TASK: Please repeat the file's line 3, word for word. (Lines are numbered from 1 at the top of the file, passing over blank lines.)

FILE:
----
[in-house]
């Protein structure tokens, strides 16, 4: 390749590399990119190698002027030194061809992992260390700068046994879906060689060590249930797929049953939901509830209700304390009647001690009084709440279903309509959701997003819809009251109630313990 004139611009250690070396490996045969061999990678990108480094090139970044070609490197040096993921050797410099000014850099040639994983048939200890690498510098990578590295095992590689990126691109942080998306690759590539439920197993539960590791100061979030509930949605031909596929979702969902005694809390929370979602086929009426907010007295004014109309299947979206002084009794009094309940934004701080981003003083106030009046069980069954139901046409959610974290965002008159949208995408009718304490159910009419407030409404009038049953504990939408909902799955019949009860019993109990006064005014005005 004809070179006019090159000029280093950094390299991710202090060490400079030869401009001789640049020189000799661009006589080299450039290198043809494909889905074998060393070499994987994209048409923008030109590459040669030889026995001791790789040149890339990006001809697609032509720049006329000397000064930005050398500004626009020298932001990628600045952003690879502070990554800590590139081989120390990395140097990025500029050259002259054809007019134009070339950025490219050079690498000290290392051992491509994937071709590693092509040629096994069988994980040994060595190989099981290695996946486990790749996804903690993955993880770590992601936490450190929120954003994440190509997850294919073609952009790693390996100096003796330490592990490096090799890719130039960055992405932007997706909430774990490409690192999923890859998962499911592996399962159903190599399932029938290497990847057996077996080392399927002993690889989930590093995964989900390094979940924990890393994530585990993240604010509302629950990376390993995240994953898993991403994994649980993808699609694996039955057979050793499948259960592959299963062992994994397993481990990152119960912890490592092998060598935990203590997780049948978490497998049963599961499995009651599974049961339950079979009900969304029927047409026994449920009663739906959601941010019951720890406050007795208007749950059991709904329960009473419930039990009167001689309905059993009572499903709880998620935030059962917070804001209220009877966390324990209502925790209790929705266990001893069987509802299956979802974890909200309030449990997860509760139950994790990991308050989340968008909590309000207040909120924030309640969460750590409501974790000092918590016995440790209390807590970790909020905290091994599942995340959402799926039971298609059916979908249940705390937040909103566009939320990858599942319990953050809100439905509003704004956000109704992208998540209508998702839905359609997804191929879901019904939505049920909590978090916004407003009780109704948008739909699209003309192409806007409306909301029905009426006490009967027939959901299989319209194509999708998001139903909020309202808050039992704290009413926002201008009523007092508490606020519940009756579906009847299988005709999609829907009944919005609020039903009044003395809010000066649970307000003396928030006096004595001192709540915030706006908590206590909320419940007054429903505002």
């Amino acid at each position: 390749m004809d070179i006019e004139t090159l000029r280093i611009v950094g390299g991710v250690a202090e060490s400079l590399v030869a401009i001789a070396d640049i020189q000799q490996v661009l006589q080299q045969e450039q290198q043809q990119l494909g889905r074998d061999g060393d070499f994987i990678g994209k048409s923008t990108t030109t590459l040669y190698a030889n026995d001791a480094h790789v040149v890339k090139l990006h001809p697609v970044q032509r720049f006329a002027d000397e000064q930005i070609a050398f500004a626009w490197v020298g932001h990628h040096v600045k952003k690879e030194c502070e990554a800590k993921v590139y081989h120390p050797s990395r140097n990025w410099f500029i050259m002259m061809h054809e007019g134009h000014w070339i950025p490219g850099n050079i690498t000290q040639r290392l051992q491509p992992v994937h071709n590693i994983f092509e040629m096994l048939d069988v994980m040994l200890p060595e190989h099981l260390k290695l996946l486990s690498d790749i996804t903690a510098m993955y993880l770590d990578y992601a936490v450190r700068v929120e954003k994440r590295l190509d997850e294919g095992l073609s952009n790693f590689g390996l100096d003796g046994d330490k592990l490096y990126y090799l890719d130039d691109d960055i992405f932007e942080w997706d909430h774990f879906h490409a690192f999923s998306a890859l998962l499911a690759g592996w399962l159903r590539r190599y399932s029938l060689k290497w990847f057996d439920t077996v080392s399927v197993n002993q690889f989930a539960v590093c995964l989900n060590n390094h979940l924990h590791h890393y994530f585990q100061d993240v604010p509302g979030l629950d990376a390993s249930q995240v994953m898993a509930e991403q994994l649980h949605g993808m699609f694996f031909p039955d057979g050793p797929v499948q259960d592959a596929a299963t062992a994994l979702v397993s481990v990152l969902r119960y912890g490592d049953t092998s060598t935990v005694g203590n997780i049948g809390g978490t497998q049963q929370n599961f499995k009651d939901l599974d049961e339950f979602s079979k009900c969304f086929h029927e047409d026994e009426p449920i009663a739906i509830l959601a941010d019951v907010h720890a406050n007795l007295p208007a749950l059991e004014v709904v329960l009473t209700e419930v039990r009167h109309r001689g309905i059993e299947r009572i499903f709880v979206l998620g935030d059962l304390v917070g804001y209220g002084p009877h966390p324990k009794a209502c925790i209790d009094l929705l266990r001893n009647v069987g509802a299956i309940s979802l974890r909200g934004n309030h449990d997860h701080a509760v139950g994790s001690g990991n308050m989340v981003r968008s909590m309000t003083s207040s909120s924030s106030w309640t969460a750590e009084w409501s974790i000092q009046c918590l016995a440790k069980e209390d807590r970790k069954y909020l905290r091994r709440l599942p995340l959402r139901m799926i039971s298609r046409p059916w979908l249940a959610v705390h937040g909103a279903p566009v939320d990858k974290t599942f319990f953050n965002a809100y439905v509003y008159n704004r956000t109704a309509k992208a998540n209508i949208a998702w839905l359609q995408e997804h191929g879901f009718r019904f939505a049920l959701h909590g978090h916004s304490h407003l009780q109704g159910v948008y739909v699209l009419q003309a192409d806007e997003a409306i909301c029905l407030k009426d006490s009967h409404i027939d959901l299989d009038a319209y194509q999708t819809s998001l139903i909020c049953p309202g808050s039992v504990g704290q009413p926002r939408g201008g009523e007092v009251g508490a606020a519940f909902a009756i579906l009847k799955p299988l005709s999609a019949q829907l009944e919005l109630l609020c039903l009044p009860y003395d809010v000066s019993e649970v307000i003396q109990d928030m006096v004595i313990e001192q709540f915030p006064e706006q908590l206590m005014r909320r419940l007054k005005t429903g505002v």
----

């Amino acid at each position: 390749m004809d070179i006019e004139t090159l000029r280093i611009v950094g390299g991710v250690a202090e060490s400079l590399v030869a401009i001789a070396d640049i020189q000799q490996v661009l006589q080299q045969e450039q290198q043809q990119l494909g889905r074998d061999g060393d070499f994987i990678g994209k048409s923008t990108t030109t590459l040669y190698a030889n026995d001791a480094h790789v040149v890339k090139l990006h001809p697609v970044q032509r720049f006329a002027d000397e000064q930005i070609a050398f500004a626009w490197v020298g932001h990628h040096v600045k952003k690879e030194c502070e990554a800590k993921v590139y081989h120390p050797s990395r140097n990025w410099f500029i050259m002259m061809h054809e007019g134009h000014w070339i950025p490219g850099n050079i690498t000290q040639r290392l051992q491509p992992v994937h071709n590693i994983f092509e040629m096994l048939d069988v994980m040994l200890p060595e190989h099981l260390k290695l996946l486990s690498d790749i996804t903690a510098m993955y993880l770590d990578y992601a936490v450190r700068v929120e954003k994440r590295l190509d997850e294919g095992l073609s952009n790693f590689g390996l100096d003796g046994d330490k592990l490096y990126y090799l890719d130039d691109d960055i992405f932007e942080w997706d909430h774990f879906h490409a690192f999923s998306a890859l998962l499911a690759g592996w399962l159903r590539r190599y399932s029938l060689k290497w990847f057996d439920t077996v080392s399927v197993n002993q690889f989930a539960v590093c995964l989900n060590n390094h979940l924990h590791h890393y994530f585990q100061d993240v604010p509302g979030l629950d990376a390993s249930q995240v994953m898993a509930e991403q994994l649980h949605g993808m699609f694996f031909p039955d057979g050793p797929v499948q259960d592959a596929a299963t062992a994994l979702v397993s481990v990152l969902r119960y912890g490592d049953t092998s060598t935990v005694g203590n997780i049948g809390g978490t497998q049963q929370n599961f499995k009651d939901l599974d049961e339950f979602s079979k009900c969304f086929h029927e047409d026994e009426p449920i009663a739906i509830l959601a941010d019951v907010h720890a406050n007795l007295p208007a749950l059991e004014v709904v329960l009473t209700e419930v039990r009167h109309r001689g309905i059993e299947r009572i499903f709880v979206l998620g935030d059962l304390v917070g804001y209220g002084p009877h966390p324990k009794a209502c925790i209790d009094l929705l266990r001893n009647v069987g509802a299956i309940s979802l974890r909200g934004n309030h449990d997860h701080a509760v139950g994790s001690g990991n308050m989340v981003r968008s909590m309000t003083s207040s909120s924030s106030w309640t969460a750590e009084w409501s974790i000092q009046c918590l016995a440790k069980e209390d807590r970790k069954y909020l905290r091994r709440l599942p995340l959402r139901m799926i039971s298609r046409p059916w979908l249940a959610v705390h937040g909103a279903p566009v939320d990858k974290t599942f319990f953050n965002a809100y439905v509003y008159n704004r956000t109704a309509k992208a998540n209508i949208a998702w839905l359609q995408e997804h191929g879901f009718r019904f939505a049920l959701h909590g978090h916004s304490h407003l009780q109704g159910v948008y739909v699209l009419q003309a192409d806007e997003a409306i909301c029905l407030k009426d006490s009967h409404i027939d959901l299989d009038a319209y194509q999708t819809s998001l139903i909020c049953p309202g808050s039992v504990g704290q009413p926002r939408g201008g009523e007092v009251g508490a606020a519940f909902a009756i579906l009847k799955p299988l005709s999609a019949q829907l009944e919005l109630l609020c039903l009044p009860y003395d809010v000066s019993e649970v307000i003396q109990d928030m006096v004595i313990e001192q709540f915030p006064e706006q908590l206590m005014r909320r419940l007054k005005t429903g505002v």